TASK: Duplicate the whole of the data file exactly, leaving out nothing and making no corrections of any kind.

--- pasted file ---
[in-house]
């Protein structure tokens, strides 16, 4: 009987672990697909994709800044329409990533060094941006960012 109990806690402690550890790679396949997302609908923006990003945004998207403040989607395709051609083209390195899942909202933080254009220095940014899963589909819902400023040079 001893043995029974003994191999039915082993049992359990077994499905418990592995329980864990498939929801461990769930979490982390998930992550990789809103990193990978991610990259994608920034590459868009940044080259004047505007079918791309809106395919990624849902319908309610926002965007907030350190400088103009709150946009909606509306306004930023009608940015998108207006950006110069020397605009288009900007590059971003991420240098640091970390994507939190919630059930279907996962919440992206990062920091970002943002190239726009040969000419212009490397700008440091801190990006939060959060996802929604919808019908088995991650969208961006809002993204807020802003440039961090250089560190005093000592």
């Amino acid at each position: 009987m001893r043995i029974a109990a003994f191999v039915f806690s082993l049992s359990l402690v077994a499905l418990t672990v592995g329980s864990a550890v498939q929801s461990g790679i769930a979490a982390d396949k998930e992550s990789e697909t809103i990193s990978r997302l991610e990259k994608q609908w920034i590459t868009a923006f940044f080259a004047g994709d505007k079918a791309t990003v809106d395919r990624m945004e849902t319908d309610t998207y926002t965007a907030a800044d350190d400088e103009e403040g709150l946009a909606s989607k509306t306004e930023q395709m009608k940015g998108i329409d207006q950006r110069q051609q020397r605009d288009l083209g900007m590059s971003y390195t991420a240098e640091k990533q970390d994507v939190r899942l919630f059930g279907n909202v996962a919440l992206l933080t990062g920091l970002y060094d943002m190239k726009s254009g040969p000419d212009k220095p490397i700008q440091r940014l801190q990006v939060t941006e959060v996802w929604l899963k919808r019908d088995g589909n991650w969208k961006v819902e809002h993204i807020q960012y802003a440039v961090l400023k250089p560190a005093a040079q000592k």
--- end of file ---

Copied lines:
[in-house]
């Protein structure tokens, strides 16, 4: 009987672990697909994709800044329409990533060094941006960012 109990806690402690550890790679396949997302609908923006990003945004998207403040989607395709051609083209390195899942909202933080254009220095940014899963589909819902400023040079 001893043995029974003994191999039915082993049992359990077994499905418990592995329980864990498939929801461990769930979490982390998930992550990789809103990193990978991610990259994608920034590459868009940044080259004047505007079918791309809106395919990624849902319908309610926002965007907030350190400088103009709150946009909606509306306004930023009608940015998108207006950006110069020397605009288009900007590059971003991420240098640091970390994507939190919630059930279907996962919440992206990062920091970002943002190239726009040969000419212009490397700008440091801190990006939060959060996802929604919808019908088995991650969208961006809002993204807020802003440039961090250089560190005093000592």
């Amino acid at each position: 009987m001893r043995i029974a109990a003994f191999v039915f806690s082993l049992s359990l402690v077994a499905l418990t672990v592995g329980s864990a550890v498939q929801s461990g790679i769930a979490a982390d396949k998930e992550s990789e697909t809103i990193s990978r997302l991610e990259k994608q609908w920034i590459t868009a923006f940044f080259a004047g994709d505007k079918a791309t990003v809106d395919r990624m945004e849902t319908d309610t998207y926002t965007a907030a800044d350190d400088e103009e403040g709150l946009a909606s989607k509306t306004e930023q395709m009608k940015g998108i329409d207006q950006r110069q051609q020397r605009d288009l083209g900007m590059s971003y390195t991420a240098e640091k990533q970390d994507v939190r899942l919630f059930g279907n909202v996962a919440l992206l933080t990062g920091l970002y060094d943002m190239k726009s254009g040969p000419d212009k220095p490397i700008q440091r940014l801190q990006v939060t941006e959060v996802w929604l899963k919808r019908d088995g589909n991650w969208k961006v819902e809002h993204i807020q960012y802003a440039v961090l400023k250089p560190a005093a040079q000592k």